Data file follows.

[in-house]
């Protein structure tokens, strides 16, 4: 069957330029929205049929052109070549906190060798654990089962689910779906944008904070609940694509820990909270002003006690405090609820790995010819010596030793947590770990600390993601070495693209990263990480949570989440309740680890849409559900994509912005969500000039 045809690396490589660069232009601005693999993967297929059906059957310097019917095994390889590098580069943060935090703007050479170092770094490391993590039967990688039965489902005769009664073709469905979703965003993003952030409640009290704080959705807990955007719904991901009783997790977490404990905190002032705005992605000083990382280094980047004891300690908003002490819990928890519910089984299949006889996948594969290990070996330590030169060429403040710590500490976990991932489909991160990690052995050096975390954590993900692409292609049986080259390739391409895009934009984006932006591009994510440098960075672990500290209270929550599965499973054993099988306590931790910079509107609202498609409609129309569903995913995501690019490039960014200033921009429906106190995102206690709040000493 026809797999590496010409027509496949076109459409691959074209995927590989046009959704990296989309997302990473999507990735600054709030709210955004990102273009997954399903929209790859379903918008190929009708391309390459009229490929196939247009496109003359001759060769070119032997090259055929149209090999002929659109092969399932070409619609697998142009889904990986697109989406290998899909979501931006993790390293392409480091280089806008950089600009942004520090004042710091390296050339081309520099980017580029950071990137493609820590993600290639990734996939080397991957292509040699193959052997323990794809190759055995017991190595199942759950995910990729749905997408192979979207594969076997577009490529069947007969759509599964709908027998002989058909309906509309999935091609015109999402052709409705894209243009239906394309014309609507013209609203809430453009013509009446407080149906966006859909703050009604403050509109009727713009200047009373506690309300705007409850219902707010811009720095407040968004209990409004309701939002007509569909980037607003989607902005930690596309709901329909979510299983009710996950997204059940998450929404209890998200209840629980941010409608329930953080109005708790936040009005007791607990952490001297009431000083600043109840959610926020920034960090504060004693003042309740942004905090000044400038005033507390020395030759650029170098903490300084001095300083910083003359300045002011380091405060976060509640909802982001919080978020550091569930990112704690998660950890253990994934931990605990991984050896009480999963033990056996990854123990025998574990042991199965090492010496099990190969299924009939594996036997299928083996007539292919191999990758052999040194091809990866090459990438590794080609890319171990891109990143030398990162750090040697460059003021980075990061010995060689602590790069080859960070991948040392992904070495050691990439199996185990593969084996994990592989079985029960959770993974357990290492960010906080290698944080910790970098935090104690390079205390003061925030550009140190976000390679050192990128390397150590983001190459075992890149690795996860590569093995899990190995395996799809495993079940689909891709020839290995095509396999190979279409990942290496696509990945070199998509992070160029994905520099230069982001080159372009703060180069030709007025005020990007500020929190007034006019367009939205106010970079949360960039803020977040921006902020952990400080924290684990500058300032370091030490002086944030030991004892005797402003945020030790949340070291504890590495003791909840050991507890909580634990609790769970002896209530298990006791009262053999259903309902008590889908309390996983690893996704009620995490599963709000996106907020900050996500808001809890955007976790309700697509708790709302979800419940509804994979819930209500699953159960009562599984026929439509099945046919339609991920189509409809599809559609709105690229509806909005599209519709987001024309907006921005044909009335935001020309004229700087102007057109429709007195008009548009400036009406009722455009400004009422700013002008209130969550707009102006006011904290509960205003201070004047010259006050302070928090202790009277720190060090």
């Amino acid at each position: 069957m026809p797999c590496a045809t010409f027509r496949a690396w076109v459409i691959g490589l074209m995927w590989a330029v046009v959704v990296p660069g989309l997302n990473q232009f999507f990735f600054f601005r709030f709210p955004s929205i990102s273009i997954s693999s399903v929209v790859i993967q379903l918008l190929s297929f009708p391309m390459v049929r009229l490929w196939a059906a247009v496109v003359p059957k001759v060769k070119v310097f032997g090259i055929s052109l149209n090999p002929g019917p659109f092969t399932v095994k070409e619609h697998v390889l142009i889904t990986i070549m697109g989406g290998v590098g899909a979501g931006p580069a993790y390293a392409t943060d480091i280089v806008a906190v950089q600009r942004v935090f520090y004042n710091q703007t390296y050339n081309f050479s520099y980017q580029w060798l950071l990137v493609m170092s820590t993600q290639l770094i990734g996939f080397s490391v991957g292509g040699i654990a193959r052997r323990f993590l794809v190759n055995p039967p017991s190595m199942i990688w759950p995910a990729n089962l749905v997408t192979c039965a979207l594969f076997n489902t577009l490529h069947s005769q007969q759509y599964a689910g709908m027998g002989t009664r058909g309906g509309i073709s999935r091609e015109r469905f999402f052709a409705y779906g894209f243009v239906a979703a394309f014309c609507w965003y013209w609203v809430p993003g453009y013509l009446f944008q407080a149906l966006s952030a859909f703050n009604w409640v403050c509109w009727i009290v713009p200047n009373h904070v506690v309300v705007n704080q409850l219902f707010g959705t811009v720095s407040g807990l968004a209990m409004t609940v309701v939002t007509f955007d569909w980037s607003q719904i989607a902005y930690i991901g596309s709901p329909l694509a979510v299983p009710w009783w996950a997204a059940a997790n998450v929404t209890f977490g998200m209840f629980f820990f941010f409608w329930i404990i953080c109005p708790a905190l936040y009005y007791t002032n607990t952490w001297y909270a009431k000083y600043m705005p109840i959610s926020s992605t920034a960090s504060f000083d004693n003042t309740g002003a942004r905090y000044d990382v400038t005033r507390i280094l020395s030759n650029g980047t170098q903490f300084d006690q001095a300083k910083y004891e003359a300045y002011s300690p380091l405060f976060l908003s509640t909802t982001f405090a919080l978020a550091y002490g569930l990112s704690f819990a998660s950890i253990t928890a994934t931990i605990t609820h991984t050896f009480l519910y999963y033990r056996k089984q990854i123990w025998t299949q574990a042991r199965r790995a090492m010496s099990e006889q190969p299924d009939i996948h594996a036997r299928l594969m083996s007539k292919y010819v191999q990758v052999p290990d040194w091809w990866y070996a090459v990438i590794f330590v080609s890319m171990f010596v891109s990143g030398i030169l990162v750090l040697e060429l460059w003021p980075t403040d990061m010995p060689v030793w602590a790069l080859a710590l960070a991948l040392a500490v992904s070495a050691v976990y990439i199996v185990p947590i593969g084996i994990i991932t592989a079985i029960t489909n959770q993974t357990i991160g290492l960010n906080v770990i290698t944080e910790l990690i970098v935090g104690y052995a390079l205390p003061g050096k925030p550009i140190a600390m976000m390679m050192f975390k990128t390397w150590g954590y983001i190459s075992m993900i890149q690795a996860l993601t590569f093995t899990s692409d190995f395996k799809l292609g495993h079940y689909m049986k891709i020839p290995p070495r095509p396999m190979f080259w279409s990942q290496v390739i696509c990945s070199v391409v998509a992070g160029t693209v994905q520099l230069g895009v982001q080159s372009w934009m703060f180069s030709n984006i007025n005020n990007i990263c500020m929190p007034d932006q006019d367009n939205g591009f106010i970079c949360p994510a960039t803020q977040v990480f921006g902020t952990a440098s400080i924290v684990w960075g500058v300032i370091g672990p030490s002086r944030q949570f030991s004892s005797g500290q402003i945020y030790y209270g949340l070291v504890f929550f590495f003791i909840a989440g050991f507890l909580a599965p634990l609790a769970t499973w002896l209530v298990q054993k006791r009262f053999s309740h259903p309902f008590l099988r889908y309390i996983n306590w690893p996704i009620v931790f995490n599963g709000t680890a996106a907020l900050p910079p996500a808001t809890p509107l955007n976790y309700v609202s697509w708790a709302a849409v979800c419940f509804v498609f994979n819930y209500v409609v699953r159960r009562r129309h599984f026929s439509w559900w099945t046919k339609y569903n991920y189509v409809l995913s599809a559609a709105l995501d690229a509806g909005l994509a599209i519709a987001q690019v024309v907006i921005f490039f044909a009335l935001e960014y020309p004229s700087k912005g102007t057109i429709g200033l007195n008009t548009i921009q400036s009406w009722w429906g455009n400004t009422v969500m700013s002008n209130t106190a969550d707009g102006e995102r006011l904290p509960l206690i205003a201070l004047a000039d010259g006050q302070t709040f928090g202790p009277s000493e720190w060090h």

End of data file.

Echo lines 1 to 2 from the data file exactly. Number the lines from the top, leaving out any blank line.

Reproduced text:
[in-house]
């Protein structure tokens, strides 16, 4: 069957330029929205049929052109070549906190060798654990089962689910779906944008904070609940694509820990909270002003006690405090609820790995010819010596030793947590770990600390993601070495693209990263990480949570989440309740680890849409559900994509912005969500000039 045809690396490589660069232009601005693999993967297929059906059957310097019917095994390889590098580069943060935090703007050479170092770094490391993590039967990688039965489902005769009664073709469905979703965003993003952030409640009290704080959705807990955007719904991901009783997790977490404990905190002032705005992605000083990382280094980047004891300690908003002490819990928890519910089984299949006889996948594969290990070996330590030169060429403040710590500490976990991932489909991160990690052995050096975390954590993900692409292609049986080259390739391409895009934009984006932006591009994510440098960075672990500290209270929550599965499973054993099988306590931790910079509107609202498609409609129309569903995913995501690019490039960014200033921009429906106190995102206690709040000493 026809797999590496010409027509496949076109459409691959074209995927590989046009959704990296989309997302990473999507990735600054709030709210955004990102273009997954399903929209790859379903918008190929009708391309390459009229490929196939247009496109003359001759060769070119032997090259055929149209090999002929659109092969399932070409619609697998142009889904990986697109989406290998899909979501931006993790390293392409480091280089806008950089600009942004520090004042710091390296050339081309520099980017580029950071990137493609820590993600290639990734996939080397991957292509040699193959052997323990794809190759055995017991190595199942759950995910990729749905997408192979979207594969076997577009490529069947007969759509599964709908027998002989058909309906509309999935091609015109999402052709409705894209243009239906394309014309609507013209609203809430453009013509009446407080149906966006859909703050009604403050509109009727713009200047009373506690309300705007409850219902707010811009720095407040968004209990409004309701939002007509569909980037607003989607902005930690596309709901329909979510299983009710996950997204059940998450929404209890998200209840629980941010409608329930953080109005708790936040009005007791607990952490001297009431000083600043109840959610926020920034960090504060004693003042309740942004905090000044400038005033507390020395030759650029170098903490300084001095300083910083003359300045002011380091405060976060509640909802982001919080978020550091569930990112704690998660950890253990994934931990605990991984050896009480999963033990056996990854123990025998574990042991199965090492010496099990190969299924009939594996036997299928083996007539292919191999990758052999040194091809990866090459990438590794080609890319171990891109990143030398990162750090040697460059003021980075990061010995060689602590790069080859960070991948040392992904070495050691990439199996185990593969084996994990592989079985029960959770993974357990290492960010906080290698944080910790970098935090104690390079205390003061925030550009140190976000390679050192990128390397150590983001190459075992890149690795996860590569093995899990190995395996799809495993079940689909891709020839290995095509396999190979279409990942290496696509990945070199998509992070160029994905520099230069982001080159372009703060180069030709007025005020990007500020929190007034006019367009939205106010970079949360960039803020977040921006902020952990400080924290684990500058300032370091030490002086944030030991004892005797402003945020030790949340070291504890590495003791909840050991507890909580634990609790769970002896209530298990006791009262053999259903309902008590889908309390996983690893996704009620995490599963709000996106907020900050996500808001809890955007976790309700697509708790709302979800419940509804994979819930209500699953159960009562599984026929439509099945046919339609991920189509409809599809559609709105690229509806909005599209519709987001024309907006921005044909009335935001020309004229700087102007057109429709007195008009548009400036009406009722455009400004009422700013002008209130969550707009102006006011904290509960205003201070004047010259006050302070928090202790009277720190060090």